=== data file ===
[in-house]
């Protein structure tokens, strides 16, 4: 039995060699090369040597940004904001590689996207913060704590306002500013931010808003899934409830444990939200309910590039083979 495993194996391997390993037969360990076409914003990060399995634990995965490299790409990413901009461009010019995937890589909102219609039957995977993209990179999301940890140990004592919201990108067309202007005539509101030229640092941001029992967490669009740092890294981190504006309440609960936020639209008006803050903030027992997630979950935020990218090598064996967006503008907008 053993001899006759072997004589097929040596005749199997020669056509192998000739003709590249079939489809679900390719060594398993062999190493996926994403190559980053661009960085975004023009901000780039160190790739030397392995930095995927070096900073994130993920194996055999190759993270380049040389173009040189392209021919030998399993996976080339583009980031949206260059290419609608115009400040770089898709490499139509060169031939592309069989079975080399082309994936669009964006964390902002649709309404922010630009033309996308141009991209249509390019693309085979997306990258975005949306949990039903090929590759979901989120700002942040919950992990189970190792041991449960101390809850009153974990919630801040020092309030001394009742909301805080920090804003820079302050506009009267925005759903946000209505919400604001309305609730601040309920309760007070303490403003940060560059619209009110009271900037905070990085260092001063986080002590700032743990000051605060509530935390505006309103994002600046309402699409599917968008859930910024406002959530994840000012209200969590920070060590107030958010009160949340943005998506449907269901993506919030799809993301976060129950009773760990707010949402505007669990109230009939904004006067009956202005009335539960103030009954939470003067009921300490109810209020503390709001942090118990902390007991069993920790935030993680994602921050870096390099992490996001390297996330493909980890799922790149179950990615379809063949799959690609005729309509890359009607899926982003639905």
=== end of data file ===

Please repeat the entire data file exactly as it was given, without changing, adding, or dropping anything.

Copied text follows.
[in-house]
């Protein structure tokens, strides 16, 4: 039995060699090369040597940004904001590689996207913060704590306002500013931010808003899934409830444990939200309910590039083979 495993194996391997390993037969360990076409914003990060399995634990995965490299790409990413901009461009010019995937890589909102219609039957995977993209990179999301940890140990004592919201990108067309202007005539509101030229640092941001029992967490669009740092890294981190504006309440609960936020639209008006803050903030027992997630979950935020990218090598064996967006503008907008 053993001899006759072997004589097929040596005749199997020669056509192998000739003709590249079939489809679900390719060594398993062999190493996926994403190559980053661009960085975004023009901000780039160190790739030397392995930095995927070096900073994130993920194996055999190759993270380049040389173009040189392209021919030998399993996976080339583009980031949206260059290419609608115009400040770089898709490499139509060169031939592309069989079975080399082309994936669009964006964390902002649709309404922010630009033309996308141009991209249509390019693309085979997306990258975005949306949990039903090929590759979901989120700002942040919950992990189970190792041991449960101390809850009153974990919630801040020092309030001394009742909301805080920090804003820079302050506009009267925005759903946000209505919400604001309305609730601040309920309760007070303490403003940060560059619209009110009271900037905070990085260092001063986080002590700032743990000051605060509530935390505006309103994002600046309402699409599917968008859930910024406002959530994840000012209200969590920070060590107030958010009160949340943005998506449907269901993506919030799809993301976060129950009773760990707010949402505007669990109230009939904004006067009956202005009335539960103030009954939470003067009921300490109810209020503390709001942090118990902390007991069993920790935030993680994602921050870096390099992490996001390297996330493909980890799922790149179950990615379809063949799959690609005729309509890359009607899926982003639905």